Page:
The underlying problem is complexity. Even the simplest bacterium is, at the molecular level, staggeringly complex. Although we have no idea of the minimal complexity of a living organism, it is likely to be very high. It could be that some sort of complexifying principle operates in nature, serving to drive a chaotic mix of chemicals on a fast track to a primitive microbe. If so, no hint of such a principle has been found in laboratory experiments to re-create the basic building blocks of life.
On the other hand, if life arose simply by the accumulation of many specific chemical accidents in one place, it is easy to imagine that only one in, say, a trillion trillion habitable planets would ever host such a dream run. Set against a number that big — and once you decide a series of unlikely accidents is behind the creation of life, you get enormous odds very easily — it is irrelevant whether the Milky Way contains 40 billion habitable planets or just a handful. Forty billion makes hardly a dent in a trillion trillion.
Okay, so we have already got as far as it happened and apparently it wasn’t an accident.
Davies suggests that we now focus our research on life forms here on Earth that do not appear related to any others: “The discovery of just a single “alien” microbe under our very noses would be enough to conclude that the universe was indeed teeming with life.”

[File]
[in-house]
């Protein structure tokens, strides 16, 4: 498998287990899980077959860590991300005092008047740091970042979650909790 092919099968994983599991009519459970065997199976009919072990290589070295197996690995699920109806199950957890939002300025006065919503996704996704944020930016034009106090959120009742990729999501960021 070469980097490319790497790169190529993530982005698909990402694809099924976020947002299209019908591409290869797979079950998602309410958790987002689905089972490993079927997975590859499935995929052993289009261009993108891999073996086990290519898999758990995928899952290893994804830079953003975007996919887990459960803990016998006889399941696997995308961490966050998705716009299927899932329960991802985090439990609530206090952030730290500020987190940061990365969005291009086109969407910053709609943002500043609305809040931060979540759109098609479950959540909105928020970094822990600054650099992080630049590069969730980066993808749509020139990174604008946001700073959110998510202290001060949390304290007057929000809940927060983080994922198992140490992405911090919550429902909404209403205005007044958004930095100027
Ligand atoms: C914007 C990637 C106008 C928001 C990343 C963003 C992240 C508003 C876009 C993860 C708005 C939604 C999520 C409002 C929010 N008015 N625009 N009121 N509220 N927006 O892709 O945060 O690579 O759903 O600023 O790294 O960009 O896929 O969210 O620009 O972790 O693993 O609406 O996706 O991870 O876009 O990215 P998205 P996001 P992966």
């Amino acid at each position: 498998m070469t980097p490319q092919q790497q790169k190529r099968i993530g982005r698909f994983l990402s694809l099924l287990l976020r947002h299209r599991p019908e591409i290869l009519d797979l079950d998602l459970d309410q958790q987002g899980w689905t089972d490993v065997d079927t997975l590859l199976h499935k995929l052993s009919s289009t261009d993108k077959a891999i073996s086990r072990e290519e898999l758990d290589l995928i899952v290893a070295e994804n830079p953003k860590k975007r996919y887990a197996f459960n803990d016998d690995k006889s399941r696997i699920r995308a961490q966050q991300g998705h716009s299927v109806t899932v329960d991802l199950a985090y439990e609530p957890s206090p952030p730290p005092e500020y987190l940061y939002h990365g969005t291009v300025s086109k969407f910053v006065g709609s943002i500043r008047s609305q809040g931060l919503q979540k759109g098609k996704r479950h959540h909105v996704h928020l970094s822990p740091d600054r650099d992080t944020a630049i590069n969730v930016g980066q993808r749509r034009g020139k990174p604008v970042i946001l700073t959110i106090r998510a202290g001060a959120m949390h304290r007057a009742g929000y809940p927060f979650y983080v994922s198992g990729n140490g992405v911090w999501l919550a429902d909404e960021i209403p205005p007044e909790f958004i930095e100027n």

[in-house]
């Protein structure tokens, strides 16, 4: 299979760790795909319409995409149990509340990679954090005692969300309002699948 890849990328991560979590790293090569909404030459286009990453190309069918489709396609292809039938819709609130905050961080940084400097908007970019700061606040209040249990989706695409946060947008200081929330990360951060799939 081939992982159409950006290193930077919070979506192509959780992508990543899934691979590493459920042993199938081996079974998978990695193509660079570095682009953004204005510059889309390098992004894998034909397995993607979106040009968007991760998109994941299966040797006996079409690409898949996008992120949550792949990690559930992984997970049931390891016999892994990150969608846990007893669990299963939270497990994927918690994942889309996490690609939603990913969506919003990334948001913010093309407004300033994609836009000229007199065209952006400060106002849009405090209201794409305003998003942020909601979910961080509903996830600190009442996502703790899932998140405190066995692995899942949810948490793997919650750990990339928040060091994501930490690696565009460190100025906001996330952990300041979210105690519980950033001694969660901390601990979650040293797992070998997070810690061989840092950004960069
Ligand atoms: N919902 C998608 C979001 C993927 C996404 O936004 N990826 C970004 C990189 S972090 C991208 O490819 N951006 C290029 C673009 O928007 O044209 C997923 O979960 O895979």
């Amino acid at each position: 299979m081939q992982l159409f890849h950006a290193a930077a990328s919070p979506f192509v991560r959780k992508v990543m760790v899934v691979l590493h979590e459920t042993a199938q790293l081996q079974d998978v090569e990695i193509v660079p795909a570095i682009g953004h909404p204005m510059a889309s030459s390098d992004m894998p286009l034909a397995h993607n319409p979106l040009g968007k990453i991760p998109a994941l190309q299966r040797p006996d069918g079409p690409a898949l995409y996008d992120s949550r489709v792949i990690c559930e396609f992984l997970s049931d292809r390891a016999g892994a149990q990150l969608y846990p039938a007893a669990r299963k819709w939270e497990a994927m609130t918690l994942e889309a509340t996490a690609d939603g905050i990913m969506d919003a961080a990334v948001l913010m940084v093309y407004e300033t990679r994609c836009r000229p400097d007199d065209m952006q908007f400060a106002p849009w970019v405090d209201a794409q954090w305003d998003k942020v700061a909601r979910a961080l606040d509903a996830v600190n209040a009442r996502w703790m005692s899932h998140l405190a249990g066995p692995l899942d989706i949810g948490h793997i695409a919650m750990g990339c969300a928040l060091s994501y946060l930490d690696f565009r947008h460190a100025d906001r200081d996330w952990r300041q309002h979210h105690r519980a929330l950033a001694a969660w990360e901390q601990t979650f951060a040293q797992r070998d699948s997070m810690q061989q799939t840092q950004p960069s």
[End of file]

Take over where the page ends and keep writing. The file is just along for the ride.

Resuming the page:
Okay, I’ve pointed out before that the dogmatic insistence on a universal common ancestor is a handicap in origin of life research. It would at least make more sense to think in terms of an ancient environment friendly to the formation of life, perhaps several or a number of times. But it makes no sense that the discovery of Davies’ alien microbe “would be enough to conclude that the universe was indeed teeming with life.” It would at most demonstrate that a given period in Earth’s history was more favourable to the spontaneous origin of life forms than any known subsequent one (because we take it as a given that spontaneous generation does not now occur).
As for the space aliens, well, to conjure them, Davies insists on placing Darwin’s dead hand firmly back on the scale:
Although the pathway from microbes to complex thinking beings like humans may still be a very difficult one, at least we know the mechanism whereby it happens — Darwinian evolution. If microbial life is widespread in the cosmos, we can expect that, at least here and there, sentient beings will evolve. We would then be much closer to answering that age-old puzzle of existence: Are we alone in the universe?
Davies needs to talk to the people who seriously propose that bacteria can evolve to evolve, which means evolution has foresight, the opposite of what Darwin’s followers say.
Evolution with foresight might do the trick all right but then we’d have to start by taking Darwin’s dead hand off the scale and putting it back in the coffin.
See also: But surely we can’t conjure an entire advanced civilization?